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Searches of Mobile Phones and Visa Cancellation

When does an officer of the Australian Border Force have legal authority to search someone’s mobile phone in immigration clearance?

That question was presented in a case that was recently considered by Judge Dowdy of the Federal Circuit Court in a recent case, DOZ16 v Minister for Immigration (2017) FCCA 1157 (6 June 2017).

These were the circumstances of the case:

The visa holder was a citizen of Zimbabwe who had applied for a Visitor visa in March 2016 with the stated purpose of coming to Australia to attend her sister’s wedding.  She had said in her visa application that her proposed period of stay in Australia was up to 3 months, that she would not be undertaking a course of study in Australia, and that she had a male partner in Zimbabwe with whom she was in a de facto relationship.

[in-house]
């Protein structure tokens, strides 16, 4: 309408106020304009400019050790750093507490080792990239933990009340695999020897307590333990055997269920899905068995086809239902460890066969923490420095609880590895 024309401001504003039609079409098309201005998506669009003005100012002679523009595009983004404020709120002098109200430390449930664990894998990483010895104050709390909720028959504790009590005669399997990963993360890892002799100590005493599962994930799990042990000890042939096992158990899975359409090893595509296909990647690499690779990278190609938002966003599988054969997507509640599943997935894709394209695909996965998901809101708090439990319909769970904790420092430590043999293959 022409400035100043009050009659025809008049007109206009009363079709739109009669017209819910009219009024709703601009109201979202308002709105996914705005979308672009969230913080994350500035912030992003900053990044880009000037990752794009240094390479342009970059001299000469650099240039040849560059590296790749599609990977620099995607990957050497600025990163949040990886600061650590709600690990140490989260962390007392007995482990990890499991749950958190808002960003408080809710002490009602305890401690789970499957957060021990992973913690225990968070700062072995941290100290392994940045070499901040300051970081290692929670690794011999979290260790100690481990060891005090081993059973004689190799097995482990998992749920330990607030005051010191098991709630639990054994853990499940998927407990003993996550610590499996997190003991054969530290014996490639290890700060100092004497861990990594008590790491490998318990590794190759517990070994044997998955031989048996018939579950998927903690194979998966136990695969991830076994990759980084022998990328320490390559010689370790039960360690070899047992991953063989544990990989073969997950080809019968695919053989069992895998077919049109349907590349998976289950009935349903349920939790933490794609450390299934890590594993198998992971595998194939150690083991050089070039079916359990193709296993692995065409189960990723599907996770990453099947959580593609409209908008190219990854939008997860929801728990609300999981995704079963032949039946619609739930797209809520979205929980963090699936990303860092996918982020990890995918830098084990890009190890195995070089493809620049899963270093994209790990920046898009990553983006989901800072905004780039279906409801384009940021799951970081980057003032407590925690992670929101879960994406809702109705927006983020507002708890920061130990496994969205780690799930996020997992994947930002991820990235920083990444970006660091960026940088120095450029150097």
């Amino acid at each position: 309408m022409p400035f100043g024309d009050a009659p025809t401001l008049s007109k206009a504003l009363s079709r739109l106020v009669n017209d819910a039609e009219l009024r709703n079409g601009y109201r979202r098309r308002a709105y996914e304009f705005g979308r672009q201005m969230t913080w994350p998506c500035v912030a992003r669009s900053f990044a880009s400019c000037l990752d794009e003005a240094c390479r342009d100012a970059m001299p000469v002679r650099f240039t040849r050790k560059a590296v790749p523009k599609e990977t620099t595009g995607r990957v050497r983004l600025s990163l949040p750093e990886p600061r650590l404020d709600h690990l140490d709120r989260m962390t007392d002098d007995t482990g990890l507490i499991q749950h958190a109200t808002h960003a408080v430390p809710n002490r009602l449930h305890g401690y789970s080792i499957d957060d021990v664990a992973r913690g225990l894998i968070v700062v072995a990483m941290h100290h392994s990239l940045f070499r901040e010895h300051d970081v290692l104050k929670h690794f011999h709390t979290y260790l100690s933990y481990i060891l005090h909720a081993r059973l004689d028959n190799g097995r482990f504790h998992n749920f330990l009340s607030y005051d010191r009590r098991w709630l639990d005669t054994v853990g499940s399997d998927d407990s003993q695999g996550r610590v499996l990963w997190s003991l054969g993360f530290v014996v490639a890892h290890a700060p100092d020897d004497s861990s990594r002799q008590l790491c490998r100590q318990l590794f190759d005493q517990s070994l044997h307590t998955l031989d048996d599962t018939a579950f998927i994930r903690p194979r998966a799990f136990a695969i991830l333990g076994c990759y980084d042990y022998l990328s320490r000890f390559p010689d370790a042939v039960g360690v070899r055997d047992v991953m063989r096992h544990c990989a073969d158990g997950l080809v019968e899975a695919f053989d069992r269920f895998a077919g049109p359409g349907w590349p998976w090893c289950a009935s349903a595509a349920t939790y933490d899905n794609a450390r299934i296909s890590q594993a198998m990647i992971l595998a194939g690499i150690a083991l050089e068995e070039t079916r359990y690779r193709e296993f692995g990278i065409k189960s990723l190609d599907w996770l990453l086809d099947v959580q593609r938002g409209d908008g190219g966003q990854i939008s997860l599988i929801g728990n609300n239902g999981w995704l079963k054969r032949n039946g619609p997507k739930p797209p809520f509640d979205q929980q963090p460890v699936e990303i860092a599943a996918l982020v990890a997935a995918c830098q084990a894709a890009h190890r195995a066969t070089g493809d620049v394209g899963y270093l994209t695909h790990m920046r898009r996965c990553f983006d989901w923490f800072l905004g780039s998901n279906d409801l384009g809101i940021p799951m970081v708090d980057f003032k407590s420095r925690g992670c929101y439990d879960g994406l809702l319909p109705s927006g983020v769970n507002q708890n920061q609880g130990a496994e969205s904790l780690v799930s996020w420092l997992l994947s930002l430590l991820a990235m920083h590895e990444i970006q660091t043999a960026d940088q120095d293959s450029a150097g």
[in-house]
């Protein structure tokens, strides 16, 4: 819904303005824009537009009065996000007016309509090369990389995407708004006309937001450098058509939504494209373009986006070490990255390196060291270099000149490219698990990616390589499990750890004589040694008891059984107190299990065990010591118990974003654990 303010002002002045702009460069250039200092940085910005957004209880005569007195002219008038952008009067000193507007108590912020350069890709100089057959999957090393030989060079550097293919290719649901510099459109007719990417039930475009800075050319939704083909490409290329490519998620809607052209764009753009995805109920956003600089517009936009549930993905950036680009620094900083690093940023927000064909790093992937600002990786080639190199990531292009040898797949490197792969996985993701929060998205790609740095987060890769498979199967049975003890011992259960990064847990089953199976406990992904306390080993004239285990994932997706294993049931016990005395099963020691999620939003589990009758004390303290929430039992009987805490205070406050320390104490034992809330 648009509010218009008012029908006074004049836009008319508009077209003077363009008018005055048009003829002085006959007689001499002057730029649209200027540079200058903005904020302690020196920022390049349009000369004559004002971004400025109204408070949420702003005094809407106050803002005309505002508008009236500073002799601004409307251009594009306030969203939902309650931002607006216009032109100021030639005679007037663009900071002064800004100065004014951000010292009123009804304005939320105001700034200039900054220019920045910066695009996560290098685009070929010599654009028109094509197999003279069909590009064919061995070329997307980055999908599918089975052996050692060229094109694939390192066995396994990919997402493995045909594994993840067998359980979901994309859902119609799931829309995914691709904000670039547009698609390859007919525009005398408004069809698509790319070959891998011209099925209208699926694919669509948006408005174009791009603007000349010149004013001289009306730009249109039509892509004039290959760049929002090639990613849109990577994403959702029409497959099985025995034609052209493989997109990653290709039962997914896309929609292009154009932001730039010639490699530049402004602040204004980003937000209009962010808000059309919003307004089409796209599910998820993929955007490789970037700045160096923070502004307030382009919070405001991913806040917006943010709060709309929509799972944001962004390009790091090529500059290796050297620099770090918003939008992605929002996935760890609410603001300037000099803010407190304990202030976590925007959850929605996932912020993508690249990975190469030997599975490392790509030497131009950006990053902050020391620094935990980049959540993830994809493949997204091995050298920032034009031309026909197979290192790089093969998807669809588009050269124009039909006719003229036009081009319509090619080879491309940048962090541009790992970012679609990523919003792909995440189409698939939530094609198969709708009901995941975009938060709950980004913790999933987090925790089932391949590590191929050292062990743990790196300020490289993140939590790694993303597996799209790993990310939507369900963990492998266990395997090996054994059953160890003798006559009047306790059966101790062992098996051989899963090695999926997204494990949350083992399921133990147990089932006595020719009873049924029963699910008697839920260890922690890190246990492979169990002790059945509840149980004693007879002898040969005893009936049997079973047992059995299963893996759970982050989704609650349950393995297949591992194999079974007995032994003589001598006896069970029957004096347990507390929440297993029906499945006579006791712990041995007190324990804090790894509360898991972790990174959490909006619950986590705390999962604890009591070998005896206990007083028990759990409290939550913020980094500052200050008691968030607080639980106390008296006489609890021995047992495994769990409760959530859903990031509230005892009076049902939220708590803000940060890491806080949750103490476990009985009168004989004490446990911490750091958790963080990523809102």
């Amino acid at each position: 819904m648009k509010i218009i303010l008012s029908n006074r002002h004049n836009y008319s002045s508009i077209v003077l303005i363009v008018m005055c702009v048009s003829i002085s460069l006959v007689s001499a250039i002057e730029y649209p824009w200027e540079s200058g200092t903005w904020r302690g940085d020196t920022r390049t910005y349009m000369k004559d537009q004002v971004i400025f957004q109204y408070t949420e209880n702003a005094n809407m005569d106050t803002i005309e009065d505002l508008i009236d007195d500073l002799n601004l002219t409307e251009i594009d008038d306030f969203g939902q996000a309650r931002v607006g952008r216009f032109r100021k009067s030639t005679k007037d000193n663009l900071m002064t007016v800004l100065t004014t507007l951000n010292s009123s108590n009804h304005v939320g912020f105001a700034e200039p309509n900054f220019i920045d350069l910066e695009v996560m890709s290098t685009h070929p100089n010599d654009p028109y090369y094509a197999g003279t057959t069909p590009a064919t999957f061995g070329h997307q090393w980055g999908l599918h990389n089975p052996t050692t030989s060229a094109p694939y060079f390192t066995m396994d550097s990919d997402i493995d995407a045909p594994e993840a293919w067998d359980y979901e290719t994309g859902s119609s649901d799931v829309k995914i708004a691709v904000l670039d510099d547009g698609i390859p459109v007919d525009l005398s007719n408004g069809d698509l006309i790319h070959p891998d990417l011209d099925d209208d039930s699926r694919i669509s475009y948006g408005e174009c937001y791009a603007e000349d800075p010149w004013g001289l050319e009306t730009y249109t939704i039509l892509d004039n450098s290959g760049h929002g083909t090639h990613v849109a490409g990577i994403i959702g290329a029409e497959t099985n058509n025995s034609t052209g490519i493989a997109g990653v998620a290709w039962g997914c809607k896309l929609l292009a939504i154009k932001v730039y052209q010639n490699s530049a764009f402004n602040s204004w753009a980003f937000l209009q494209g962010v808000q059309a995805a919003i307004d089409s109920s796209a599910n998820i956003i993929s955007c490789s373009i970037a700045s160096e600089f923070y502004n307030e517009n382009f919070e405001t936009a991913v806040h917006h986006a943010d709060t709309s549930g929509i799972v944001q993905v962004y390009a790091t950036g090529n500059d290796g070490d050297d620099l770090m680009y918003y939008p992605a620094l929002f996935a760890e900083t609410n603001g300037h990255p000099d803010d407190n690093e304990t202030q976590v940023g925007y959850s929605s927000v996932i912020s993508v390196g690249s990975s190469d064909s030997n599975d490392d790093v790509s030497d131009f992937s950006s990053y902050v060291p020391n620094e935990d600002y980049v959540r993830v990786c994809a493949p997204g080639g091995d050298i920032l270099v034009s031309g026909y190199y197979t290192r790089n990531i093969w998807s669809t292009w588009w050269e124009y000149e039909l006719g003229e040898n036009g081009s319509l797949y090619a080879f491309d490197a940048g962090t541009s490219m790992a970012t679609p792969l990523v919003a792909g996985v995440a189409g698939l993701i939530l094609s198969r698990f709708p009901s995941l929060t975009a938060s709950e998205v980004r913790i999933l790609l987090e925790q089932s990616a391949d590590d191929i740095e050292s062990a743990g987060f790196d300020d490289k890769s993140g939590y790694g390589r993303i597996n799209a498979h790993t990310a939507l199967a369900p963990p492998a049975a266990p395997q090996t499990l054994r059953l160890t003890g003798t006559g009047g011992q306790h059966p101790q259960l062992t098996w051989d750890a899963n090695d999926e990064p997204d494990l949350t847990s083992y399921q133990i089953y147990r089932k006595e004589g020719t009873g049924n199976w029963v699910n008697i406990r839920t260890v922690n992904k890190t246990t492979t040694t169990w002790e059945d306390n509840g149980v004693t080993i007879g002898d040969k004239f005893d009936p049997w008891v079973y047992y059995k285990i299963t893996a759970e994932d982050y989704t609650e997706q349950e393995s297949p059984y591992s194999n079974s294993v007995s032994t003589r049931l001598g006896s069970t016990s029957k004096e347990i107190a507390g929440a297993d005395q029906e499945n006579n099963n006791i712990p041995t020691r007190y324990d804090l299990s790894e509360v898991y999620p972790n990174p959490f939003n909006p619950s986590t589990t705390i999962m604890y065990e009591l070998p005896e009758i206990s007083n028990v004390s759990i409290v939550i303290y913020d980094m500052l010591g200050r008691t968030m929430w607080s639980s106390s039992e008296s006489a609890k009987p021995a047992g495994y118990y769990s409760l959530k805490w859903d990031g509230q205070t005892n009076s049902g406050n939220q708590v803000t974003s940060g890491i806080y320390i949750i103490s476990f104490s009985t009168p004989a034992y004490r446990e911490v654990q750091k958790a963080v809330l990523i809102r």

The Visitor visa that was issued to her included “Condition 8101” which provided that: “The holder must not engage in work in Australia”.

The Visitor visa also allowed multiple entries into Australia, with a maximum stay period during each visit of 3 months following the date of arrival.

The visa holder originally arrived in Australia on 29 July 2016. Shortly before the expiration of the original 3-month stay period, on 27 October 2016, she departed Australia and flew to Malaysia. Then, on 30 October 2016, she flew back to Australia from Malaysia, arriving at Sydney Airport.

On her arrival at the airport, the visa holder’s (2) mobile phones were examined by an Australian Border Force officer.

One of the phones contained the following text messages between the applicant and a friend:

“r u working yet” (from the friend)

“not yet I just get part time job sometimes”.

After reviewing these text messages, the Border Force Officer “put” to the visa holder that these text messages and others confirmed that she had been taking cleaning jobs in Australia, and that she intended to take more.  The visa holder then told the Officer that she had indeed been working in Australia.